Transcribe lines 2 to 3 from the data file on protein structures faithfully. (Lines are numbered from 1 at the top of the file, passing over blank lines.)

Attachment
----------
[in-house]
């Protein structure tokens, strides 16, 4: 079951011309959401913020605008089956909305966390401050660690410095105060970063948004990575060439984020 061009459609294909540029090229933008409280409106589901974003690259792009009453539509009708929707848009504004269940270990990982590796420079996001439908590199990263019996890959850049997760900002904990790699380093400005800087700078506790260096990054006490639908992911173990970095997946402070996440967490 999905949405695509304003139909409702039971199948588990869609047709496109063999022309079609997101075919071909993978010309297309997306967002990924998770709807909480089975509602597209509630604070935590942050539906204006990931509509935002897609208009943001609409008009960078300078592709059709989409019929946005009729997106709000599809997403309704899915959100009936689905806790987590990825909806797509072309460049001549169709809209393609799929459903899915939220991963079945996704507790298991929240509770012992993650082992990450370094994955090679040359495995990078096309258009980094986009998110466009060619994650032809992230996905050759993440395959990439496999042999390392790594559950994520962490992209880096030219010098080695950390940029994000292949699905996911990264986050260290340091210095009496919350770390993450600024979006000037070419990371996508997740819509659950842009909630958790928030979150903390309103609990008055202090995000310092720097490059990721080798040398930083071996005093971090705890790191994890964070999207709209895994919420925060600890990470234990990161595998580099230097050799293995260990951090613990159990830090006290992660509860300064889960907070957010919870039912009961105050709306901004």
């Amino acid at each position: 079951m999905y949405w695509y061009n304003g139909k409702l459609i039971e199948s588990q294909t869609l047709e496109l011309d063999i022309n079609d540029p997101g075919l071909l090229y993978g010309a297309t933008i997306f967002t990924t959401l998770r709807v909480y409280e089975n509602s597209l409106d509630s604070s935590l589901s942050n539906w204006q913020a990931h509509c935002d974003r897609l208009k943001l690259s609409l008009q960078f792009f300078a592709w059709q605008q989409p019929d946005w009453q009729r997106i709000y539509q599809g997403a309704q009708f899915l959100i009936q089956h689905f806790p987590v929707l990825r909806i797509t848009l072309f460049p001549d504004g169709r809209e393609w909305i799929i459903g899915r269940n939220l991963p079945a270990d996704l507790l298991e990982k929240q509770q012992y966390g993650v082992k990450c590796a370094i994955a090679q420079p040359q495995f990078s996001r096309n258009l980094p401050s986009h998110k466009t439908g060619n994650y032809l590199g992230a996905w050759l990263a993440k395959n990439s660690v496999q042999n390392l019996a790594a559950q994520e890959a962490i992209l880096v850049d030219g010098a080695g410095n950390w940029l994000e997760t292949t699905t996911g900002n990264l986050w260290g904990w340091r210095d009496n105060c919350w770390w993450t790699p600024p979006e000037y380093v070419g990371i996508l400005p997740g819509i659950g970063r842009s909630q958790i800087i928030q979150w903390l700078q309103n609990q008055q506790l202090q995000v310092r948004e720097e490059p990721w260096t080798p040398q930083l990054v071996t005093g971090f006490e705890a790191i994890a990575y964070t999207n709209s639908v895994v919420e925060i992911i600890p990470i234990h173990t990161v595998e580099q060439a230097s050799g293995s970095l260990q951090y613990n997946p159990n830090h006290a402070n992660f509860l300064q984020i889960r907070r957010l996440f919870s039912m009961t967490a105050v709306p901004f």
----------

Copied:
């Protein structure tokens, strides 16, 4: 079951011309959401913020605008089956909305966390401050660690410095105060970063948004990575060439984020 061009459609294909540029090229933008409280409106589901974003690259792009009453539509009708929707848009504004269940270990990982590796420079996001439908590199990263019996890959850049997760900002904990790699380093400005800087700078506790260096990054006490639908992911173990970095997946402070996440967490 999905949405695509304003139909409702039971199948588990869609047709496109063999022309079609997101075919071909993978010309297309997306967002990924998770709807909480089975509602597209509630604070935590942050539906204006990931509509935002897609208009943001609409008009960078300078592709059709989409019929946005009729997106709000599809997403309704899915959100009936689905806790987590990825909806797509072309460049001549169709809209393609799929459903899915939220991963079945996704507790298991929240509770012992993650082992990450370094994955090679040359495995990078096309258009980094986009998110466009060619994650032809992230996905050759993440395959990439496999042999390392790594559950994520962490992209880096030219010098080695950390940029994000292949699905996911990264986050260290340091210095009496919350770390993450600024979006000037070419990371996508997740819509659950842009909630958790928030979150903390309103609990008055202090995000310092720097490059990721080798040398930083071996005093971090705890790191994890964070999207709209895994919420925060600890990470234990990161595998580099230097050799293995260990951090613990159990830090006290992660509860300064889960907070957010919870039912009961105050709306901004």
């Amino acid at each position: 079951m999905y949405w695509y061009n304003g139909k409702l459609i039971e199948s588990q294909t869609l047709e496109l011309d063999i022309n079609d540029p997101g075919l071909l090229y993978g010309a297309t933008i997306f967002t990924t959401l998770r709807v909480y409280e089975n509602s597209l409106d509630s604070s935590l589901s942050n539906w204006q913020a990931h509509c935002d974003r897609l208009k943001l690259s609409l008009q960078f792009f300078a592709w059709q605008q989409p019929d946005w009453q009729r997106i709000y539509q599809g997403a309704q009708f899915l959100i009936q089956h689905f806790p987590v929707l990825r909806i797509t848009l072309f460049p001549d504004g169709r809209e393609w909305i799929i459903g899915r269940n939220l991963p079945a270990d996704l507790l298991e990982k929240q509770q012992y966390g993650v082992k990450c590796a370094i994955a090679q420079p040359q495995f990078s996001r096309n258009l980094p401050s986009h998110k466009t439908g060619n994650y032809l590199g992230a996905w050759l990263a993440k395959n990439s660690v496999q042999n390392l019996a790594a559950q994520e890959a962490i992209l880096v850049d030219g010098a080695g410095n950390w940029l994000e997760t292949t699905t996911g900002n990264l986050w260290g904990w340091r210095d009496n105060c919350w770390w993450t790699p600024p979006e000037y380093v070419g990371i996508l400005p997740g819509i659950g970063r842009s909630q958790i800087i928030q979150w903390l700078q309103n609990q008055q506790l202090q995000v310092r948004e720097e490059p990721w260096t080798p040398q930083l990054v071996t005093g971090f006490e705890a790191i994890a990575y964070t999207n709209s639908v895994v919420e925060i992911i600890p990470i234990h173990t990161v595998e580099q060439a230097s050799g293995s970095l260990q951090y613990n997946p159990n830090h006290a402070n992660f509860l300064q984020i889960r907070r957010l996440f919870s039912m009961t967490a105050v709306p901004f």